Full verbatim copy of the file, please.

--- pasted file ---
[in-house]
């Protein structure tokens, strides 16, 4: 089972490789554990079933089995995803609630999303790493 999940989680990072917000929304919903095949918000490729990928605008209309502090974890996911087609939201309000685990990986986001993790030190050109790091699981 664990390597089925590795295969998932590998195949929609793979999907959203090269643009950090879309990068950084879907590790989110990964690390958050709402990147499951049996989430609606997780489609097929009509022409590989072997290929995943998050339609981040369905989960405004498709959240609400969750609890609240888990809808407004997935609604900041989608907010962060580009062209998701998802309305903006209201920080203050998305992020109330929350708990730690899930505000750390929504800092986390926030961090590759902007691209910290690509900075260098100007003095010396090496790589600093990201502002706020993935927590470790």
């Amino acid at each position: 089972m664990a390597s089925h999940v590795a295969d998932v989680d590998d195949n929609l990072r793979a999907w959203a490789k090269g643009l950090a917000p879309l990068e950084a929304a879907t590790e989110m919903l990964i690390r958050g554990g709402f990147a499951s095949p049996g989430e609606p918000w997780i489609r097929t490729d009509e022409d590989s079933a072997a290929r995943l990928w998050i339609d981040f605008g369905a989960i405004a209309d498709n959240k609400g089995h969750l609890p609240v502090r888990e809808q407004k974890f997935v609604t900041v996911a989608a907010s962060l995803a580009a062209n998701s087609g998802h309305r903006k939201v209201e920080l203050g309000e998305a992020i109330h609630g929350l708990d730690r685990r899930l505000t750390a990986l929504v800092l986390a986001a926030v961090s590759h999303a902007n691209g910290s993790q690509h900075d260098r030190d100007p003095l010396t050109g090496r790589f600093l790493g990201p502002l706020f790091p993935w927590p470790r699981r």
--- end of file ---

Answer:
[in-house]
């Protein structure tokens, strides 16, 4: 089972490789554990079933089995995803609630999303790493 999940989680990072917000929304919903095949918000490729990928605008209309502090974890996911087609939201309000685990990986986001993790030190050109790091699981 664990390597089925590795295969998932590998195949929609793979999907959203090269643009950090879309990068950084879907590790989110990964690390958050709402990147499951049996989430609606997780489609097929009509022409590989072997290929995943998050339609981040369905989960405004498709959240609400969750609890609240888990809808407004997935609604900041989608907010962060580009062209998701998802309305903006209201920080203050998305992020109330929350708990730690899930505000750390929504800092986390926030961090590759902007691209910290690509900075260098100007003095010396090496790589600093990201502002706020993935927590470790």
């Amino acid at each position: 089972m664990a390597s089925h999940v590795a295969d998932v989680d590998d195949n929609l990072r793979a999907w959203a490789k090269g643009l950090a917000p879309l990068e950084a929304a879907t590790e989110m919903l990964i690390r958050g554990g709402f990147a499951s095949p049996g989430e609606p918000w997780i489609r097929t490729d009509e022409d590989s079933a072997a290929r995943l990928w998050i339609d981040f605008g369905a989960i405004a209309d498709n959240k609400g089995h969750l609890p609240v502090r888990e809808q407004k974890f997935v609604t900041v996911a989608a907010s962060l995803a580009a062209n998701s087609g998802h309305r903006k939201v209201e920080l203050g309000e998305a992020i109330h609630g929350l708990d730690r685990r899930l505000t750390a990986l929504v800092l986390a986001a926030v961090s590759h999303a902007n691209g910290s993790q690509h900075d260098r030190d100007p003095l010396t050109g090496r790589f600093l790493g990201p502002l706020f790091p993935w927590p470790r699981r």